Subject: Identification of whales during commercial whaling

S. Jones (betej@u.washington.edu)
Tue, 10 Nov 1998 11:32:51 -0800 (PST)

On Tue, 10 Nov 1998, Orison Rollins wrote:

> How can or could whalers tell the difference among these three kinds of whales?
> 
> a. The blue whale
> 
> b. The right whale
> 
> c. The sperm whale
> 
> orollins@powerlink.net
> 
Dear Orison-

Blue whales, right whales, and sperm whales all look very different and
have easily identifiable physical traits that whalers could have used to
distinguish among the three species.  Blue whales are the largest of the
baleen whales (80-100 ft) and have a blue/gray tint to their skin.  Right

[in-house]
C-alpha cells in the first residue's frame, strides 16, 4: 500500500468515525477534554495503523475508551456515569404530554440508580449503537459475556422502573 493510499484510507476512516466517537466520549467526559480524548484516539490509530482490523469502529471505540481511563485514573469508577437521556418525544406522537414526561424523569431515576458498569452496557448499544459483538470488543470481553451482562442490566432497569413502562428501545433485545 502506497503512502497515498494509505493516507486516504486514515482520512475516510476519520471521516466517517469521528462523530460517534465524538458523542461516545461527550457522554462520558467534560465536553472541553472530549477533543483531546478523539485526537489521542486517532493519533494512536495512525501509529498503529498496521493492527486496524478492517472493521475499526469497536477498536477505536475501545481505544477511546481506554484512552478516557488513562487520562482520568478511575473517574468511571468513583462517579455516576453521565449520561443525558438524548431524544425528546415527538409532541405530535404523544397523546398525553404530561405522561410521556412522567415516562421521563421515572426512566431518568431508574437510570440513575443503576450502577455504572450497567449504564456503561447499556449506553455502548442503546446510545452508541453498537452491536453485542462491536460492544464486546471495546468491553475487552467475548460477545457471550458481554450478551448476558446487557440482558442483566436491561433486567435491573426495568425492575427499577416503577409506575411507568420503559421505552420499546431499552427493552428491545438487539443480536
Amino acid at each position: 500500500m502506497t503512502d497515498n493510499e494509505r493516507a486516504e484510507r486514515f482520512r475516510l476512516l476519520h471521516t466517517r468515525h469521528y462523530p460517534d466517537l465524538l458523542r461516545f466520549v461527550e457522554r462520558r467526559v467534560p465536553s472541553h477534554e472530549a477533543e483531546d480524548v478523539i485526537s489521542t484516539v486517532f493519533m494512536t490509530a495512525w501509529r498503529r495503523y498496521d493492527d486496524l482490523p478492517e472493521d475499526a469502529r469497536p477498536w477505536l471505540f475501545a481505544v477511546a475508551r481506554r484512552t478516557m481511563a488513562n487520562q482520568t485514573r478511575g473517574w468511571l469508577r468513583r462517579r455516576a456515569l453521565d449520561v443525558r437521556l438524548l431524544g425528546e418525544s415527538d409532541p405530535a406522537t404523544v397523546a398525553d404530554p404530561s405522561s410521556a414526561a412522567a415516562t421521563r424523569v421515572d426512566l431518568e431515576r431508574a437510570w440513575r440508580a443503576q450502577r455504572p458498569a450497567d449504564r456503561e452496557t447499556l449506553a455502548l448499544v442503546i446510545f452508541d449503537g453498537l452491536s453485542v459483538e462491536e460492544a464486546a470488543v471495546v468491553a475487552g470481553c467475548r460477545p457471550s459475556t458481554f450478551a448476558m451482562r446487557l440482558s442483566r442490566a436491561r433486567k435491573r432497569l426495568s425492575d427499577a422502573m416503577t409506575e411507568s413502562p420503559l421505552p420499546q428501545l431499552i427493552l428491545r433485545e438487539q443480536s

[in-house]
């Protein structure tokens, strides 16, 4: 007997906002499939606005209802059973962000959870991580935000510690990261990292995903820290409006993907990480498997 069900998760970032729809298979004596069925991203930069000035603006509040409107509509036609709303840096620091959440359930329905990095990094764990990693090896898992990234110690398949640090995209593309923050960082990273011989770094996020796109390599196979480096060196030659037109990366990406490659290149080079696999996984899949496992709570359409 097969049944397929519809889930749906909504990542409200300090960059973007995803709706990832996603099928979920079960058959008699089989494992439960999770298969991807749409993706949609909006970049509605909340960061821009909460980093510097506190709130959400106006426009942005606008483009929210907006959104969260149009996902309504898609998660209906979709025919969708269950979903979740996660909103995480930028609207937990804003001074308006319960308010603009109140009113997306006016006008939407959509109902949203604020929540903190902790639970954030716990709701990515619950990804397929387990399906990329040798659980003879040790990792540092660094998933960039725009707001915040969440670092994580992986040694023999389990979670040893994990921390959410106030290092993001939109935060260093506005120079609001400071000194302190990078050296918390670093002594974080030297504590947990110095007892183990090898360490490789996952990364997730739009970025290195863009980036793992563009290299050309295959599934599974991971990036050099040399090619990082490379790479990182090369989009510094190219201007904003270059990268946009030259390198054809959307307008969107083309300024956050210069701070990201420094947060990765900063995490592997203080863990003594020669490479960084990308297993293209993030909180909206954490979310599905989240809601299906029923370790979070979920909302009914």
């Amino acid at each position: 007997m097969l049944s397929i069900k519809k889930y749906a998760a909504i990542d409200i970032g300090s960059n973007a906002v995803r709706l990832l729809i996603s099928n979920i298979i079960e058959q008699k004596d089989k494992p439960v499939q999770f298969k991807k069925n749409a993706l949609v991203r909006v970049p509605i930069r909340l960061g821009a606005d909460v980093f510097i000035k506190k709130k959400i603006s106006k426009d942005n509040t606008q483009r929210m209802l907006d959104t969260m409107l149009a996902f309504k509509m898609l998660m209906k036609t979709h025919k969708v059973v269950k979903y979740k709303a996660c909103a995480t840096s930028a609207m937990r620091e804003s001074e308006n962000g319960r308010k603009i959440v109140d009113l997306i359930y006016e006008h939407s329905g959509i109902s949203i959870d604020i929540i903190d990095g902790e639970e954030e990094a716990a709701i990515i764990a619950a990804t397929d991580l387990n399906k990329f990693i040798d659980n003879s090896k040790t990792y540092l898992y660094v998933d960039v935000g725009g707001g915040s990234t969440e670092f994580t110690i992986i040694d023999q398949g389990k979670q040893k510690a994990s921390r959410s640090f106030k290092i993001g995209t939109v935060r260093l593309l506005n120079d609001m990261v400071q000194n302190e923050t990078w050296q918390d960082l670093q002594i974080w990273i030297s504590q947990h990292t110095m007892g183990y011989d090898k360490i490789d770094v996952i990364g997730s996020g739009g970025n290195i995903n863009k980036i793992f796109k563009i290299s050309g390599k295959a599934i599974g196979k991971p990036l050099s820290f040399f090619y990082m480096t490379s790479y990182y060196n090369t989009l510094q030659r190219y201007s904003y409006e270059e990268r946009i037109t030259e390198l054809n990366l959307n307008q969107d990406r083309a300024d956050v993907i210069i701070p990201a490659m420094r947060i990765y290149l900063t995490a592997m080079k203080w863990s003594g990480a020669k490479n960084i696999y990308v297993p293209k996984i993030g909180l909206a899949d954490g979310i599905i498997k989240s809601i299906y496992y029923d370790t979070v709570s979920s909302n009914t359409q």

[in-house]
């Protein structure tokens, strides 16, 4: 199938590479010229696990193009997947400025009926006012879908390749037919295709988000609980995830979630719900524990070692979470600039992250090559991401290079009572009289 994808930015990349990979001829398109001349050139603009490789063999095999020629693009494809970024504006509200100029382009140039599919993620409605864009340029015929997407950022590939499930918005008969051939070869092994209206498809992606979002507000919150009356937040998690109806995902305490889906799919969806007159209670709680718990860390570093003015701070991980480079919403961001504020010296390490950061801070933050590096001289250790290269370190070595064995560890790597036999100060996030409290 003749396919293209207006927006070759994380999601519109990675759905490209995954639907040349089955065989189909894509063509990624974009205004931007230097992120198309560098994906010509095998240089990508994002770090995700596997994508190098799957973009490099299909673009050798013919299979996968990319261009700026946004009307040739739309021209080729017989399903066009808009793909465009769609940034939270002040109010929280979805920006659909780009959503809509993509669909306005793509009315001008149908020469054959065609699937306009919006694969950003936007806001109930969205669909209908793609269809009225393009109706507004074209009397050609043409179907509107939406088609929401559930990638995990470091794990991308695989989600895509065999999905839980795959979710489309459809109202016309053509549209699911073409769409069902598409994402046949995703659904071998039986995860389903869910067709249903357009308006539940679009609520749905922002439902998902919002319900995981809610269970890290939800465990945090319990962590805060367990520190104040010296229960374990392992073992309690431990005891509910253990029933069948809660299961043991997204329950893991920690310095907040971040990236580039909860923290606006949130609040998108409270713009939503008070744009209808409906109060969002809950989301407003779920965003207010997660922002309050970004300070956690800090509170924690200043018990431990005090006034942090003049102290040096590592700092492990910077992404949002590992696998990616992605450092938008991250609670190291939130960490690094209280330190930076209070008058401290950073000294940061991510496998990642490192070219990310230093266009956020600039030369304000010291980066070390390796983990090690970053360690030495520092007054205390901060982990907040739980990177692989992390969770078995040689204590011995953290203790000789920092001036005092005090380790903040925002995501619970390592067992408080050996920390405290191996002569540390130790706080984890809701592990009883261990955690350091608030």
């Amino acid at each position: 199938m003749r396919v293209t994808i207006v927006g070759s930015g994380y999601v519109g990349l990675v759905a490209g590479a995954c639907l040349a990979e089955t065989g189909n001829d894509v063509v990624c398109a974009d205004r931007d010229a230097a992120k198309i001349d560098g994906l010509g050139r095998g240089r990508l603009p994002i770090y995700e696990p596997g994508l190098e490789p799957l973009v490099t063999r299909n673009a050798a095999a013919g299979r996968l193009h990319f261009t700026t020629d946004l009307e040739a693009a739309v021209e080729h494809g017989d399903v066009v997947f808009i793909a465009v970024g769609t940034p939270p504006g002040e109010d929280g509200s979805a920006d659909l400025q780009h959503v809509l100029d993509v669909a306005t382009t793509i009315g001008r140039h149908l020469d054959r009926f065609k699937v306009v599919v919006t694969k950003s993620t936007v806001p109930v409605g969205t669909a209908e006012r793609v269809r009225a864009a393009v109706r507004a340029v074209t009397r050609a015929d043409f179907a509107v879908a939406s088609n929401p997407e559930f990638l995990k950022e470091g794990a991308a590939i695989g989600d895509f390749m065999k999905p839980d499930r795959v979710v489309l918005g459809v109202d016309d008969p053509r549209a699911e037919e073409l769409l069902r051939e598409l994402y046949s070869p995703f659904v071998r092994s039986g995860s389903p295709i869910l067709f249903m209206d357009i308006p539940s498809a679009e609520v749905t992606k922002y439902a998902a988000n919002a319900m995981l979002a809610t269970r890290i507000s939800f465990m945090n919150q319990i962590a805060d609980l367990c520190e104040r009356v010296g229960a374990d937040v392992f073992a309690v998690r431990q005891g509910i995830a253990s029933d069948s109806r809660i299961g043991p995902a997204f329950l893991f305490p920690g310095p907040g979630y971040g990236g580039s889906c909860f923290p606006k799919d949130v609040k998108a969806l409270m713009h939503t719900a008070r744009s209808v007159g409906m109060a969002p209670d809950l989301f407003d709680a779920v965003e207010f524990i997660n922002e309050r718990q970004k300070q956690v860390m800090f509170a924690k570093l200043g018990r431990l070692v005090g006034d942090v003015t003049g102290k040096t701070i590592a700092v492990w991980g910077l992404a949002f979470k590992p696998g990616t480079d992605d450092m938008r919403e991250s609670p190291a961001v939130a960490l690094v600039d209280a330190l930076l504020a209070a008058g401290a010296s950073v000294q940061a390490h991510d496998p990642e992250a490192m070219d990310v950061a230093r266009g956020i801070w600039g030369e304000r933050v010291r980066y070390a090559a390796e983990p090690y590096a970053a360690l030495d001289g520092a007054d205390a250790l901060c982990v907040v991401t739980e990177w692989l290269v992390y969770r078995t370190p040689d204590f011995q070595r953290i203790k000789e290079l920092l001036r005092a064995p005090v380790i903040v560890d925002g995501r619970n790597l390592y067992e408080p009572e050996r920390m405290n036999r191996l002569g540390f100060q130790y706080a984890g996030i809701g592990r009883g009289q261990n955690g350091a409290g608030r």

whales have bulbous heads, no dorsal fin, and callosities on the top of
their heads, upper and lower lips, chin, and above the eyes.  Callosities
are rough growths whose pattern is unique to each animal.  Sperm whales
have huge, square heads, wrinkled skin, and a small underslung lower jaw.
Their heads are 25-35% the total length of their bodies.  Their blow at
sea is distinctive as it projects forward at an angle and to the left.
Their dorsal fin is small and triangular.  These features of each of the
whales mentioned above helped whalers identify species.  Also, certain
species are found in different areas.  So, depending upon the area the
hunt was taking place, the whalers would expect to see some species and
not others.

I hope this information helps you. 

Bete